In a pre-release trailer, Royal Blood’s Mike Kerr described the duo’s third record better than anyone else could: “Typhoons is kind of about recognizing you can’t change the storm, and you can’t fight back against it. And it’s about outlasting it, and sitting in it, and waiting for it to pass.” With a career-infringing addiction in the rear view and a global pandemic teetering toward its hopeful resolution, Kerr might have crawled out soaking wet – but at least he could capture his endurance through a dance rock journal that adds some color and dimension to the duo’s music.

To fulfill the album’s mission, danceable intentions twist around the band’s established rock sound and launch it into a tailspin. Compared to the band’s previous two albums, their bass riffs have become less disruptive and more attune to rhythm – an important evolution for a group that frames up songs with only bass and drum studs. Animated bass work is the record’s crowning feature. It provides incredible texture to the title track – perhaps one of the most interesting here – and provides an aggressive groundwork for “Boilermaker,” a dizzying look into Kerr’s addiction: “Don’t put all your money on me, ‘cause you and me are two of a kind. Going in blind, I’m all mixed up,” he shoots through a clean falsetto.

The band has also learned the infectiousness of repetition: “Trouble’s Coming” and “Limbo” were given single treatments because they best capitalize on their own relentless melodic and lyrical loops. The strongest moments like these effortlessly breeze the band away from clear-cut rock and into a more progressive space. “Mad Visions” might pass as a Tame Impala track if its bass were swapped for some psychedelic synths; “Limbo” even closes on said synths. And at their least inspired, as on something like the half-hearted “Either You Want It” and the mid-tempo chore “Who Needs Friends,” they simply sound as if they’re resting on the same sounds in preparation for the album’s next outburst – and if that’s the worst they have to offer, I’d say they battled the storm just fine.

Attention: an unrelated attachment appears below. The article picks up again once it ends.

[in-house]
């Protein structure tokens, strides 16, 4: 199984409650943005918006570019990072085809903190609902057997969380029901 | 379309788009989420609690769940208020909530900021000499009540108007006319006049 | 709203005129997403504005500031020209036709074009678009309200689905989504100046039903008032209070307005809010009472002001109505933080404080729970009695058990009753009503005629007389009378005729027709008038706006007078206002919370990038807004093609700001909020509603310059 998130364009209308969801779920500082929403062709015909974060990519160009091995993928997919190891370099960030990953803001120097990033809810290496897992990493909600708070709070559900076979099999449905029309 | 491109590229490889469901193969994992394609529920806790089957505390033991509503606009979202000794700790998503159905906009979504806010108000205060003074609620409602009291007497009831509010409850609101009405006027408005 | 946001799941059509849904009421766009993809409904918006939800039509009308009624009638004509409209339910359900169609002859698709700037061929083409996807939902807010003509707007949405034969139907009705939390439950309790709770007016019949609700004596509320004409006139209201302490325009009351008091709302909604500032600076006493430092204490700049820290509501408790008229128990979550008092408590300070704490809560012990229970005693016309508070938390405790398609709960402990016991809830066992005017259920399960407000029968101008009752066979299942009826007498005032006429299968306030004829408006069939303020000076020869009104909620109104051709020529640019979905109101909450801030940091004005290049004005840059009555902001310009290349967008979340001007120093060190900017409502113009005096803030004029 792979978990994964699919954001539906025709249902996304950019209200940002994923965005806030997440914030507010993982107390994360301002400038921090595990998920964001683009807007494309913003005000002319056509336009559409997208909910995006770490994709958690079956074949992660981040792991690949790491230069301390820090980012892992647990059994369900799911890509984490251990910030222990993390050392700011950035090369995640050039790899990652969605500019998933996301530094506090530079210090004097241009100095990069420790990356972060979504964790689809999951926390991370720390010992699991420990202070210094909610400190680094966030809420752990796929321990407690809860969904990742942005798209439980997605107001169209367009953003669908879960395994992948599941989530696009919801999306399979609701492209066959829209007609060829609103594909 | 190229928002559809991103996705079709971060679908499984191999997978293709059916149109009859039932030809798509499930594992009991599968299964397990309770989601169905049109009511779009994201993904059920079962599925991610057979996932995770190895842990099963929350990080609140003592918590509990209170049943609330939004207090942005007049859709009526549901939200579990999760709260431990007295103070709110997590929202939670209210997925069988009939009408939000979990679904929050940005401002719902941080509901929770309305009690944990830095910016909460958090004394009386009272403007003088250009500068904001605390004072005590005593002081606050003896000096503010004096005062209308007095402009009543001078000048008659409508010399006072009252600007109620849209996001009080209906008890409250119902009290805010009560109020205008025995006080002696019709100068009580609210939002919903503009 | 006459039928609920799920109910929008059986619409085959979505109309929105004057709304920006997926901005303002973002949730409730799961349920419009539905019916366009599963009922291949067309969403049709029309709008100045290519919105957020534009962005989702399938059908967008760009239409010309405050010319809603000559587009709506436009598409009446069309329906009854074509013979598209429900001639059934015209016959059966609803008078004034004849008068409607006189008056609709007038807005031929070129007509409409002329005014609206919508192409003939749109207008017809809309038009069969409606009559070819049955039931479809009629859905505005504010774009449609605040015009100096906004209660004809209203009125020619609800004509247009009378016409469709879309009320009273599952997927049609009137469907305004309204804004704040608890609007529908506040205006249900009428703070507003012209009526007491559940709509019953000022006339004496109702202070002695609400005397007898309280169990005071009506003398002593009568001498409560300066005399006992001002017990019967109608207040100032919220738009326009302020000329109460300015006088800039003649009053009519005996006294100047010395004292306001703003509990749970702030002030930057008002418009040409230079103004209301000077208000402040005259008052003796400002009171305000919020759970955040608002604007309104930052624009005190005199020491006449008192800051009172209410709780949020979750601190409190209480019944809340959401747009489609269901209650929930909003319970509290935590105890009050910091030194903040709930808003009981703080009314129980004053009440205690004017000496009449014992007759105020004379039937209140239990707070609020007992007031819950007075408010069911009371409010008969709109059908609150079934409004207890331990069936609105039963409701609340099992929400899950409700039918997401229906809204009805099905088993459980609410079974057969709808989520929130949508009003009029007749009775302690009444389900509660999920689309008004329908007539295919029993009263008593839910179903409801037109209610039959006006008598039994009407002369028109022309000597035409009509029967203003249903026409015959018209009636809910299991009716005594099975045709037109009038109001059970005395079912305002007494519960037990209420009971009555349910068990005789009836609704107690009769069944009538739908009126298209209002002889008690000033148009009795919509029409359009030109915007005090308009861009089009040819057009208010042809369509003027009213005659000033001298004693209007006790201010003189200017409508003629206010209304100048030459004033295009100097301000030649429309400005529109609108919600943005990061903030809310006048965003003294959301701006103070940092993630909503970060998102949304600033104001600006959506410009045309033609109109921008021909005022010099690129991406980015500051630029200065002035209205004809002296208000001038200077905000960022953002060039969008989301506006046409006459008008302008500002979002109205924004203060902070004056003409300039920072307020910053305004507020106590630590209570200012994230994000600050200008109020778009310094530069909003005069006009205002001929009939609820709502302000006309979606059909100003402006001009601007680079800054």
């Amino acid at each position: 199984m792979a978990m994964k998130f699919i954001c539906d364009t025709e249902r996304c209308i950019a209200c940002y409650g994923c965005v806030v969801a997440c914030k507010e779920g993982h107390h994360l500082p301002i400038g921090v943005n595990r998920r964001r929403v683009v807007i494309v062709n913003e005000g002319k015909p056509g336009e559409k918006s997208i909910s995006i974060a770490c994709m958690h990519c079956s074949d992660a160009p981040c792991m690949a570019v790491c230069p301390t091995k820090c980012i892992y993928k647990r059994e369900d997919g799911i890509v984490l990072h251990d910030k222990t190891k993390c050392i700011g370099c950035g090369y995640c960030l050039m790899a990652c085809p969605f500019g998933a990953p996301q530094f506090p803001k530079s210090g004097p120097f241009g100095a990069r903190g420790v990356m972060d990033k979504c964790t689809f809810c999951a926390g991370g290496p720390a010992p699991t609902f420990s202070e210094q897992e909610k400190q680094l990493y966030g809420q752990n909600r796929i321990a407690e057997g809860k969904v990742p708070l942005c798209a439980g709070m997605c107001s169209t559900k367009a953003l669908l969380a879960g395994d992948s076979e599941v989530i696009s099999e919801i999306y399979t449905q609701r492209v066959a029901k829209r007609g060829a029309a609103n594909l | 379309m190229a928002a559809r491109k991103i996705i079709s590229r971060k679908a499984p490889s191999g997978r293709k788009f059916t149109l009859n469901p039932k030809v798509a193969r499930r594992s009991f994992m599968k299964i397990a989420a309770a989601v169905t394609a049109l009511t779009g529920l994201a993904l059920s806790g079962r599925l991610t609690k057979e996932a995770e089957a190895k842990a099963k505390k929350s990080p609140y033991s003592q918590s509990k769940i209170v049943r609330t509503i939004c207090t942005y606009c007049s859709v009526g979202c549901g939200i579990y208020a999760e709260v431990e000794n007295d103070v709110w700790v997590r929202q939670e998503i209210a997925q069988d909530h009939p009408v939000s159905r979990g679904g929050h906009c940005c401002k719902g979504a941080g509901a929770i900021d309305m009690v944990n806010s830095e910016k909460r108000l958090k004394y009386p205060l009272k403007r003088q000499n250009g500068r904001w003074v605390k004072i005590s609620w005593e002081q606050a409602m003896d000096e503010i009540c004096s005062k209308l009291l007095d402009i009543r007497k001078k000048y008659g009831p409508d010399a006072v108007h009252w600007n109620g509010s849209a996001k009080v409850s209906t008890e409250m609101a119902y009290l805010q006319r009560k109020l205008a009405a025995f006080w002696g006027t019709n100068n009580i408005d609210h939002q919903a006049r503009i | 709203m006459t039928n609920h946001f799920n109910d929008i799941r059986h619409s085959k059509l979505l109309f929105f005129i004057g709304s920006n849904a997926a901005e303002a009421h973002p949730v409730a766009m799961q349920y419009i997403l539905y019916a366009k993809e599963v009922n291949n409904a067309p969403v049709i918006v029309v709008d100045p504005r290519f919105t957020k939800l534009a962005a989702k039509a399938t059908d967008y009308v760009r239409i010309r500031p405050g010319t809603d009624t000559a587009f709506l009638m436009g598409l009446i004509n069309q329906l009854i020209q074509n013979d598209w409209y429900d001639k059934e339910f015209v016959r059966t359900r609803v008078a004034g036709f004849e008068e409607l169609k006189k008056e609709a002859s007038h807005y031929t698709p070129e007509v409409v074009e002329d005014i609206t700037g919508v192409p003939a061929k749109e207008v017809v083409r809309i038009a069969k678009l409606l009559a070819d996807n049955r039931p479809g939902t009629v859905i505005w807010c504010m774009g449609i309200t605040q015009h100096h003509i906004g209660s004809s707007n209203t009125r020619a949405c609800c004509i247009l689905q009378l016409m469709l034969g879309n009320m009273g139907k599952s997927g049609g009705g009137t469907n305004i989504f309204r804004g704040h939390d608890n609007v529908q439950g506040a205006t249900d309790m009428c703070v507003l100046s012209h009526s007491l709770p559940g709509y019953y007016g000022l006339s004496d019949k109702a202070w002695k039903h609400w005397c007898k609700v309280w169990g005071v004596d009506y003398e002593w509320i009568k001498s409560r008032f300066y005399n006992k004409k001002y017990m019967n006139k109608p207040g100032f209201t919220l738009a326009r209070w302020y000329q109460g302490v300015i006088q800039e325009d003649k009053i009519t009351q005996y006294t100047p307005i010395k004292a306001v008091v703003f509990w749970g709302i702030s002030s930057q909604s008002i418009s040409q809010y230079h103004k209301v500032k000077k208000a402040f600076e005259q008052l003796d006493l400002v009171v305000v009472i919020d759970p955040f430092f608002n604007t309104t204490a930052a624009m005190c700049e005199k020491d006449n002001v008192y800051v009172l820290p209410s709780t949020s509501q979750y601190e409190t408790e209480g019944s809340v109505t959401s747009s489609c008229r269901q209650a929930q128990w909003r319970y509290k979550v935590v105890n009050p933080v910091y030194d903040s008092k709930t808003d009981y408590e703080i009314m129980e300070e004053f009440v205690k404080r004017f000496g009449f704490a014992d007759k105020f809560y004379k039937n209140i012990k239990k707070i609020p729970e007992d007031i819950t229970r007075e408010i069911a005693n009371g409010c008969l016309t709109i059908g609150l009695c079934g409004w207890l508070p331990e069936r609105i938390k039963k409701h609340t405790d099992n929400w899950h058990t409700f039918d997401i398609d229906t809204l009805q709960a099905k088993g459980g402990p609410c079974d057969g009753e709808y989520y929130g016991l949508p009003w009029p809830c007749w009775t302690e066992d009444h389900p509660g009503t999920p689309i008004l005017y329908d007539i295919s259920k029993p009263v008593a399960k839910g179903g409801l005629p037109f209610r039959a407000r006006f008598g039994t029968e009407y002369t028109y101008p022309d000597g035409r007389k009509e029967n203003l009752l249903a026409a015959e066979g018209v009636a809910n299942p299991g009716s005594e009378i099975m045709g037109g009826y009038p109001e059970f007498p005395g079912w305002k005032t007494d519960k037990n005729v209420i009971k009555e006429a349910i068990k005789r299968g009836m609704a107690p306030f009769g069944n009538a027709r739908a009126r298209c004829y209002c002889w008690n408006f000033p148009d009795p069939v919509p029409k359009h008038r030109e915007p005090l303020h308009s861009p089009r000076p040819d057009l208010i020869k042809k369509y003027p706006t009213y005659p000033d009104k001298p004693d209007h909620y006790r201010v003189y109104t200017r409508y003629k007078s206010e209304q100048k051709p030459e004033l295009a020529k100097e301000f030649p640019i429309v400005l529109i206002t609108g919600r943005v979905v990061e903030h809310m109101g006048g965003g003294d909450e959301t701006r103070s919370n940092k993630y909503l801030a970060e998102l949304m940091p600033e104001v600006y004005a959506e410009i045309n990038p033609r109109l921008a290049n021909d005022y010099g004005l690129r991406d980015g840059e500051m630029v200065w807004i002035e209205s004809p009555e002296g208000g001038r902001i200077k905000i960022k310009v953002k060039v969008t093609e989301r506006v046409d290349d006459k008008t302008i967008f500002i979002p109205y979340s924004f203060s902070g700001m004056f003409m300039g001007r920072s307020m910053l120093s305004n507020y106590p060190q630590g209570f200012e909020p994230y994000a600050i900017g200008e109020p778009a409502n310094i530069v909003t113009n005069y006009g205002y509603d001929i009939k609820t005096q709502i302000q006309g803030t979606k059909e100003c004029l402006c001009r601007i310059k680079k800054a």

Typhoons is available now under Warner Records.

Sunday, April 18, 2021

Review: Californian Soil • London Grammar

 


Atop a floating pyre as a deep blue storm looms behind her, Hannah Reid of English trio London Grammar doesn’t channel the American West Coast with the same intentions as most: “I left my soul on Californian soil, and I left my pride with that woman by my side,” she opens with the title track of their third record, Californian Soil. Tattered visions of America are projected to flip idealism on its head: While the band sought the truth on their last release, Reid uses this one to reflect upon having found it. In addition to purging unhealthy relationships and kindling love for others and herself, she explores the misogynistic consequences attached to navigating the industry and demanding autonomy at the helm of a music career.

Restoring house influences to London Grammar’s otherwise somber pop music, Californian Soil masters everything the band’s previous record, while a fantastic effort in its own right, managed to circumvent. The band shoots subtle electronic cacophonies over dark, distant acoustics, which cultivates a moody environment that transcends each genre they sample. Digital sparklers illuminate the midnight background in tight, white hot streams: The clanging samples on “Baby It’s You,” for one, lighten its longing. “Missing” is as much a haunting campfire song as a downscaled dance song stripped of its adornments. Elsewhere, the snappy junglebeat loop and deep bass bedrock in “I Need the Night” intensify its mysterious darkness: “Take all your limbs and wrap them ‘round your neck, so they all laugh at your predicament,” Reid sings before retreating from her taxing profession and into the night.

With instrumentalists Dot Major and Dan Rothman, Reid creates a musical landscape to soften the blow that her stark lyrics and sturdy contralto can deliver, largely without relaxing into a sleepy mid-tempo territory. At the album’s halfway mark, the band’s uncharacteristically danceable pillar stands: “How does it feel now you’re alone? How does it feel to feel low?” Reid asks before “How Does It Feel” ignites with a strong bass groove in a celebratory role reversal. “Lose Your Head,” one of the record’s best, manages handclap syncopation beneath its story of manipulation. More often, though, the music crescendos with gradual pacing, allowing her melodies to marinate as the songs work their way to their climaxes. The band's impeccable sense of musical balance provides a picturesque landing spot for listeners to sit with London Grammar for a while: The view can be devastating yet so graceful.

Californian Soil is available now under Ministry of Sound.

© Aural Fixation
Maira Gall